1–10 would be too easy. Instead, climbing routes are graded on the YDS (Yosemite Decimal System) scale of 5.0–5.15 (pronounced “five-zero” and “five-fifteen”). Bouldering problems are graded on a scale of V0–V17 (known as the V scale). In climbing grades, a higher number means greater difficulty. So, if 5.15 is an overhanging cliff, 5.0 or V0 is like the bunny hill.
One important thing to know: route grades are highly subjective. You might climb a 5.8 no problem, and then struggle on a 5.6. Your bouldering buddy might crush V4s, but might struggle on a certain V2. So many different variables come into play with grades, such as terrain, hold sizes, and bias of the person who created the route. It’s important not to think of grades as levels, and just focus on building your techniques and moves on the wall.
Oh, and one more thing. As you move into harder routes (above 5.10), you’ll see them differentiated into “a,” “b,” “c” or “d” to further define their degree of difficulty.
Check out this climbing grade conversion chart to learn about climbing grades in other parts of the world.
5. Get the gear you need
The rock climbing gear you need depends on the type of climbing you’re doing and how much you want to commit. While you’re learning the basics, you can easily rent all the gear you need at climbing gyms (though some require you to bring your own rope once you advance into lead climbing).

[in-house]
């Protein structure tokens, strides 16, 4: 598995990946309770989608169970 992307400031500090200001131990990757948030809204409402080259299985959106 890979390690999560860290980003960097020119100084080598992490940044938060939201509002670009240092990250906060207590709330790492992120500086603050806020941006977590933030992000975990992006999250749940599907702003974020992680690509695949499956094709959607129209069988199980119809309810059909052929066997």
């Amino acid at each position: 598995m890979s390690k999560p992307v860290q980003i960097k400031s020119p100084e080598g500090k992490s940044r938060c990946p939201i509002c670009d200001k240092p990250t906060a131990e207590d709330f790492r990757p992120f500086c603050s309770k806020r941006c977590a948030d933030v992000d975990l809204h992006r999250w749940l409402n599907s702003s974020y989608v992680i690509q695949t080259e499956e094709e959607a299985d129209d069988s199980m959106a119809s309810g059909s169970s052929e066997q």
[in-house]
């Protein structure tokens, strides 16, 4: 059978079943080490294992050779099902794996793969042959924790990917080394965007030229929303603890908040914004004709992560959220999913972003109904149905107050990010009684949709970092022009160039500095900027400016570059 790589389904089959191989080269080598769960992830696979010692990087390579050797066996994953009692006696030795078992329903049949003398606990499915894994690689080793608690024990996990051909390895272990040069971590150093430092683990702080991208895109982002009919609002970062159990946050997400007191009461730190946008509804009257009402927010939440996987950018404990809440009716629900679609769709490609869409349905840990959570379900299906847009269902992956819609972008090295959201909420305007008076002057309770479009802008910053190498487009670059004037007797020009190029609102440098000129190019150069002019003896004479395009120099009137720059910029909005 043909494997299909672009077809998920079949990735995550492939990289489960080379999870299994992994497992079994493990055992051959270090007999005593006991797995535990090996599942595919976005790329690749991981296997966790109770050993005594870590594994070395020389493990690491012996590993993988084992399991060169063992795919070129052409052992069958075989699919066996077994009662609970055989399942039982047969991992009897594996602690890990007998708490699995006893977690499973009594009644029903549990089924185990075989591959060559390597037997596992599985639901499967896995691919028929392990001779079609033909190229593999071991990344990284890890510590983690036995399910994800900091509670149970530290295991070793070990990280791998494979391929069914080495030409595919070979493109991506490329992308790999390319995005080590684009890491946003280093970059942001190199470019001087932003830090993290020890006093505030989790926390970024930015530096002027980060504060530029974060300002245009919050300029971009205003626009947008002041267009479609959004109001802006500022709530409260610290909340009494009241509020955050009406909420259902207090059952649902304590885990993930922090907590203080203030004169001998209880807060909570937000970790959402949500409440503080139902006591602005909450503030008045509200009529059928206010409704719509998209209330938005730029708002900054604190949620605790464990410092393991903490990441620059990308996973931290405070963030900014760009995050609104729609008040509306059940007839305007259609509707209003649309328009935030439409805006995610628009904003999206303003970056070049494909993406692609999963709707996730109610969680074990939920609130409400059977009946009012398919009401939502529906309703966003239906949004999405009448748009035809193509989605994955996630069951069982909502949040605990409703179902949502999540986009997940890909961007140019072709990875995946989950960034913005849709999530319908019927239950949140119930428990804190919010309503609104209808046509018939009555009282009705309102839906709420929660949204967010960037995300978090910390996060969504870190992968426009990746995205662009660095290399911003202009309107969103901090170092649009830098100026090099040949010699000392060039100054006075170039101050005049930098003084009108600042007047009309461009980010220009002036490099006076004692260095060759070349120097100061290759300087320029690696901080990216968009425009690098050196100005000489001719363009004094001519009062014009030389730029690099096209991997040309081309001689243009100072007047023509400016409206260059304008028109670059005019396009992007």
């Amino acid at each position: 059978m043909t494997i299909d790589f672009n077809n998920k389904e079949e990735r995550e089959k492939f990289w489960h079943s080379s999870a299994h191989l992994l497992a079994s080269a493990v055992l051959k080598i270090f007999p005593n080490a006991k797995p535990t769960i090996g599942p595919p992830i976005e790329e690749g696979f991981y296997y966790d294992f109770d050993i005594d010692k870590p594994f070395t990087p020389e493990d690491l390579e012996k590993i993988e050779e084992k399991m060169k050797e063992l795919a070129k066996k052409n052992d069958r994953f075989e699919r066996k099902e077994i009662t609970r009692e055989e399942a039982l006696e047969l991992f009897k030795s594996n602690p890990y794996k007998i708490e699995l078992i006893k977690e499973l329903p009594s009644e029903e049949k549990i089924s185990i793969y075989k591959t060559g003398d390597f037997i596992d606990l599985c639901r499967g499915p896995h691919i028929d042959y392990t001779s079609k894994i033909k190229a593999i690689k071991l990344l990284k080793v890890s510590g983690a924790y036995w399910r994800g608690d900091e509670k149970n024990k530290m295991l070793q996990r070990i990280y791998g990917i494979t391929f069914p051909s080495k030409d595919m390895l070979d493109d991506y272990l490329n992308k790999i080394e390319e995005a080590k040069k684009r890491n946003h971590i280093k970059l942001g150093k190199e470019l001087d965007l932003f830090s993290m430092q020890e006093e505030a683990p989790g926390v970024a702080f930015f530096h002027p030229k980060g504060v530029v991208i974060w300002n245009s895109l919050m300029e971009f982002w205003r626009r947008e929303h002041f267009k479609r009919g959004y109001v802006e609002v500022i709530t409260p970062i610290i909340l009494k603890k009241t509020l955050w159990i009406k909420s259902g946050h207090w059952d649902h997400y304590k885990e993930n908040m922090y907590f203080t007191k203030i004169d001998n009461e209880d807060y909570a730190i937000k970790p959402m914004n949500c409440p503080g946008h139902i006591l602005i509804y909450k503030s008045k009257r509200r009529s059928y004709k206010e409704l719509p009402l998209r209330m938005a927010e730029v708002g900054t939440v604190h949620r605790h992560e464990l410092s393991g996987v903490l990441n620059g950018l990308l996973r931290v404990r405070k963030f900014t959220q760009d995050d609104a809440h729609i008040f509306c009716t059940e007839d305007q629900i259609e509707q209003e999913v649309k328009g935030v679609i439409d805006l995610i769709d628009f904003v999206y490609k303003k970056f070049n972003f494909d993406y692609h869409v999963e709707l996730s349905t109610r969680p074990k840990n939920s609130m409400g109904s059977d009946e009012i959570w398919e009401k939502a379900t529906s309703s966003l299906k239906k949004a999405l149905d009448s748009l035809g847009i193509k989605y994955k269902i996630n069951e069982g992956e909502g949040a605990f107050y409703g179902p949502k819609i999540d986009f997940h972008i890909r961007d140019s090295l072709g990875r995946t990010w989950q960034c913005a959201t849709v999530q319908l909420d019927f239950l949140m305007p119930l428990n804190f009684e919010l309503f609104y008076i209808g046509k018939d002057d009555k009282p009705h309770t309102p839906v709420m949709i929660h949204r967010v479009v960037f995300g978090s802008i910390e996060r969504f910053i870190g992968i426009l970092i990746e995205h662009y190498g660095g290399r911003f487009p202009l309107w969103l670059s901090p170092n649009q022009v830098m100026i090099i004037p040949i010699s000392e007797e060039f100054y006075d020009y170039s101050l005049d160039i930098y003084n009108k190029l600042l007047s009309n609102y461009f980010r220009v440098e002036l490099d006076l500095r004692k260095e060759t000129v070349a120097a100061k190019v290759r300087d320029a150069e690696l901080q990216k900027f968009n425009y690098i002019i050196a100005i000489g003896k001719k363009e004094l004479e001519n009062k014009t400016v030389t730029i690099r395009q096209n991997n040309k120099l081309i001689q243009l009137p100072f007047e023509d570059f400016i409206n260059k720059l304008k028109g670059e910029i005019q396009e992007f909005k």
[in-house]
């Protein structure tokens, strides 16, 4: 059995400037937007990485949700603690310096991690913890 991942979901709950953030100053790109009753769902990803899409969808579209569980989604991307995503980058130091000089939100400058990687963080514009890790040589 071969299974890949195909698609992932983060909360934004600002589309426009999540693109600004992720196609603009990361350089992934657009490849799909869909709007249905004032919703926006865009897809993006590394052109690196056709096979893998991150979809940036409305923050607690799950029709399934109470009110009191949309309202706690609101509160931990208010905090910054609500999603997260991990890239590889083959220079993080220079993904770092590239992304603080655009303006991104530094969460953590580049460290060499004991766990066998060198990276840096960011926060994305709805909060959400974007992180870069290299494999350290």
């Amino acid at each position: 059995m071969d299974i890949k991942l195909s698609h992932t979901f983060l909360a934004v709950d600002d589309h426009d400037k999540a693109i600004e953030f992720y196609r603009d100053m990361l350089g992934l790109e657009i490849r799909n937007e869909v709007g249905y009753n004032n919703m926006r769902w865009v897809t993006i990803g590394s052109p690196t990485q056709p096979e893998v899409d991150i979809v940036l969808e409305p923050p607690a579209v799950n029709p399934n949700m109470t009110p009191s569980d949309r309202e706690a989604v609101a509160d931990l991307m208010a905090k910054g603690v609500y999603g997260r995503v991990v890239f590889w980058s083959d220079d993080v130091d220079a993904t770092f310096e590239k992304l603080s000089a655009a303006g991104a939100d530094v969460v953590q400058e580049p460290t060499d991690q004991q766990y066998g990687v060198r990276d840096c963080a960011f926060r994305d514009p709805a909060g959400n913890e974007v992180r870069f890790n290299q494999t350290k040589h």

If you think you’re going to be climbing more than a handful of times, your first investment should be climbing shoes. Rock climbing shoes that fit perfectly help you get a better feel for the wall, which can significantly boost your learning curve when you’re starting out (if you aren’t renting shoes, you wear climbing shoes without socks, but if you are renting, socks are highly recommended).
Climbing shoes aren’t as expensive as you might think – there are plenty of options under $150 for a beginner pair, and they should last you a long time. You can also check secondhand online marketplace sites for a lightly pre-loved pair.
What to wear rock climbing
Comfortable coverage is the sweet spot when it comes to choosing what to wear rock climbing. Your knees are likely to brush (or bang) against the walls, so long shorts or pants will protect you from scrapes and cuts. As a general rule, opt for an outfit that’s comfortable and stretchy. Avoid anything too loose that could feel bulky or get in your way.
Also: tie back long hair, take off rings or other jewellery that could get caught, and know that everything you wear climbing will inevitably end up with plenty of chalk smudges – the sign of time well spent.\
Bonus: Remember the unspoken rules
A little climbing etiquette goes a long way.
No spoilers: Climbers call it “spraying beta.” You wouldn’t watch a new movie and then talk loudly about the ending at the gym the next day. It’s the same with solving a problem when you’re climbing. Unless someone asks you for beta, keep it to yourself.
Know when to use your indoor voice: Your indoor climbing voice is actually louder than your outdoor one. When you’re climbing indoors, it’s completely fine to chat with your friends, and most gyms will even have music going. Outside can have a different vibe. Sometimes you’ll hear dogs barking and people talking and cheering each other on. Other times, climbers can be more into the serenity of their routes than chatting or jamming out. Wherever you climb, pay attention to the vibe when you get there and adjust yours to match.
Be considerate: Don’t start a route at the same time as someone beside you. Don’t hog the same route when there are other people wanting to try it. Being generally aware of others at the gym or crag and making a little effort to be courteous will go a long way.
Now you’re all set to send your first route.